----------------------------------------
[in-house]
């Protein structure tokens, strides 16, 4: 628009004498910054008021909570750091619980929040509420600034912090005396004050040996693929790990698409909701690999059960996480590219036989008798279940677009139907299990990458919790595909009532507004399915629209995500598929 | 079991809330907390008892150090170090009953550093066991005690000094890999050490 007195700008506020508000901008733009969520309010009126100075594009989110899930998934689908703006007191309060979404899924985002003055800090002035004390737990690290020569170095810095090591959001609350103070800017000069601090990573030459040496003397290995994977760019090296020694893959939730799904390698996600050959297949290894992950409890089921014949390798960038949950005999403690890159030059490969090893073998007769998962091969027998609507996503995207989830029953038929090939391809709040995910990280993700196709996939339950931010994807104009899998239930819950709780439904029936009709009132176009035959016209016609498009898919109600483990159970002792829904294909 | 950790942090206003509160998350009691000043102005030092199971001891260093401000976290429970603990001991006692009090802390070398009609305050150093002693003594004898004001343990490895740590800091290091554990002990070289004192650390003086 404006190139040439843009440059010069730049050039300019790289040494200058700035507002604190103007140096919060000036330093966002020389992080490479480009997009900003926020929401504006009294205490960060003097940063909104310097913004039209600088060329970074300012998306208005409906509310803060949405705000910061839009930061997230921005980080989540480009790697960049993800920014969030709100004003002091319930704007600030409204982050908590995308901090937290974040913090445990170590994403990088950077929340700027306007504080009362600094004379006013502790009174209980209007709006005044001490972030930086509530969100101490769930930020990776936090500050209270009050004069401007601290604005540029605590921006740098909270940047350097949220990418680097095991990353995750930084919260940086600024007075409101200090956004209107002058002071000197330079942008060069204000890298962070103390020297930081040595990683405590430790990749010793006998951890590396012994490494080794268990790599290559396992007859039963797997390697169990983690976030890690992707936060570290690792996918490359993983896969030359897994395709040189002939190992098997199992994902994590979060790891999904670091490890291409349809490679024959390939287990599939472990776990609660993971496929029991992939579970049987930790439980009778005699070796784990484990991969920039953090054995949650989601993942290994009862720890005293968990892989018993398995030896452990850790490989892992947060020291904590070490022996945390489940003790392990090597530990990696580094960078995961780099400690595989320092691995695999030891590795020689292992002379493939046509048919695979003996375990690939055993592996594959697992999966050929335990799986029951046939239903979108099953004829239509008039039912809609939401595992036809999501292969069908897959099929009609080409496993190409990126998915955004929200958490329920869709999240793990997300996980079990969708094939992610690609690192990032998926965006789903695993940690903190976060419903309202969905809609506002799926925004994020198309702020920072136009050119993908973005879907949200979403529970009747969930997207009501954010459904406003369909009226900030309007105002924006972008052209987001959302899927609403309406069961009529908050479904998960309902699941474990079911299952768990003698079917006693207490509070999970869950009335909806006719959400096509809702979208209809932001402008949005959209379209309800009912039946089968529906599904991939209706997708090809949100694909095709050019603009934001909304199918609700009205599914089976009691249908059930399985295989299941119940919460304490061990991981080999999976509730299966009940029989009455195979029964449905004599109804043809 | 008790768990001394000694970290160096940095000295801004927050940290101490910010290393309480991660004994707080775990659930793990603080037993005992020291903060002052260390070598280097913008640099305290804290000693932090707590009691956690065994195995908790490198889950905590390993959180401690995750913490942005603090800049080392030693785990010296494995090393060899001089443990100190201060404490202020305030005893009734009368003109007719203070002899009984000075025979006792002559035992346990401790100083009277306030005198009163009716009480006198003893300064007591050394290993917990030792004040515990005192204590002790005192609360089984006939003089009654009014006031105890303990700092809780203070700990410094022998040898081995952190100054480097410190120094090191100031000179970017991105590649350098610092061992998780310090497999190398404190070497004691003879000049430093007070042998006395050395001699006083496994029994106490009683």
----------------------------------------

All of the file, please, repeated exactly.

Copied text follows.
[in-house]
């Protein structure tokens, strides 16, 4: 628009004498910054008021909570750091619980929040509420600034912090005396004050040996693929790990698409909701690999059960996480590219036989008798279940677009139907299990990458919790595909009532507004399915629209995500598929 | 079991809330907390008892150090170090009953550093066991005690000094890999050490 007195700008506020508000901008733009969520309010009126100075594009989110899930998934689908703006007191309060979404899924985002003055800090002035004390737990690290020569170095810095090591959001609350103070800017000069601090990573030459040496003397290995994977760019090296020694893959939730799904390698996600050959297949290894992950409890089921014949390798960038949950005999403690890159030059490969090893073998007769998962091969027998609507996503995207989830029953038929090939391809709040995910990280993700196709996939339950931010994807104009899998239930819950709780439904029936009709009132176009035959016209016609498009898919109600483990159970002792829904294909 | 950790942090206003509160998350009691000043102005030092199971001891260093401000976290429970603990001991006692009090802390070398009609305050150093002693003594004898004001343990490895740590800091290091554990002990070289004192650390003086 404006190139040439843009440059010069730049050039300019790289040494200058700035507002604190103007140096919060000036330093966002020389992080490479480009997009900003926020929401504006009294205490960060003097940063909104310097913004039209600088060329970074300012998306208005409906509310803060949405705000910061839009930061997230921005980080989540480009790697960049993800920014969030709100004003002091319930704007600030409204982050908590995308901090937290974040913090445990170590994403990088950077929340700027306007504080009362600094004379006013502790009174209980209007709006005044001490972030930086509530969100101490769930930020990776936090500050209270009050004069401007601290604005540029605590921006740098909270940047350097949220990418680097095991990353995750930084919260940086600024007075409101200090956004209107002058002071000197330079942008060069204000890298962070103390020297930081040595990683405590430790990749010793006998951890590396012994490494080794268990790599290559396992007859039963797997390697169990983690976030890690992707936060570290690792996918490359993983896969030359897994395709040189002939190992098997199992994902994590979060790891999904670091490890291409349809490679024959390939287990599939472990776990609660993971496929029991992939579970049987930790439980009778005699070796784990484990991969920039953090054995949650989601993942290994009862720890005293968990892989018993398995030896452990850790490989892992947060020291904590070490022996945390489940003790392990090597530990990696580094960078995961780099400690595989320092691995695999030891590795020689292992002379493939046509048919695979003996375990690939055993592996594959697992999966050929335990799986029951046939239903979108099953004829239509008039039912809609939401595992036809999501292969069908897959099929009609080409496993190409990126998915955004929200958490329920869709999240793990997300996980079990969708094939992610690609690192990032998926965006789903695993940690903190976060419903309202969905809609506002799926925004994020198309702020920072136009050119993908973005879907949200979403529970009747969930997207009501954010459904406003369909009226900030309007105002924006972008052209987001959302899927609403309406069961009529908050479904998960309902699941474990079911299952768990003698079917006693207490509070999970869950009335909806006719959400096509809702979208209809932001402008949005959209379209309800009912039946089968529906599904991939209706997708090809949100694909095709050019603009934001909304199918609700009205599914089976009691249908059930399985295989299941119940919460304490061990991981080999999976509730299966009940029989009455195979029964449905004599109804043809 | 008790768990001394000694970290160096940095000295801004927050940290101490910010290393309480991660004994707080775990659930793990603080037993005992020291903060002052260390070598280097913008640099305290804290000693932090707590009691956690065994195995908790490198889950905590390993959180401690995750913490942005603090800049080392030693785990010296494995090393060899001089443990100190201060404490202020305030005893009734009368003109007719203070002899009984000075025979006792002559035992346990401790100083009277306030005198009163009716009480006198003893300064007591050394290993917990030792004040515990005192204590002790005192609360089984006939003089009654009014006031105890303990700092809780203070700990410094022998040898081995952190100054480097410190120094090191100031000179970017991105590649350098610092061992998780310090497999190398404190070497004691003879000049430093007070042998006395050395001699006083496994029994106490009683």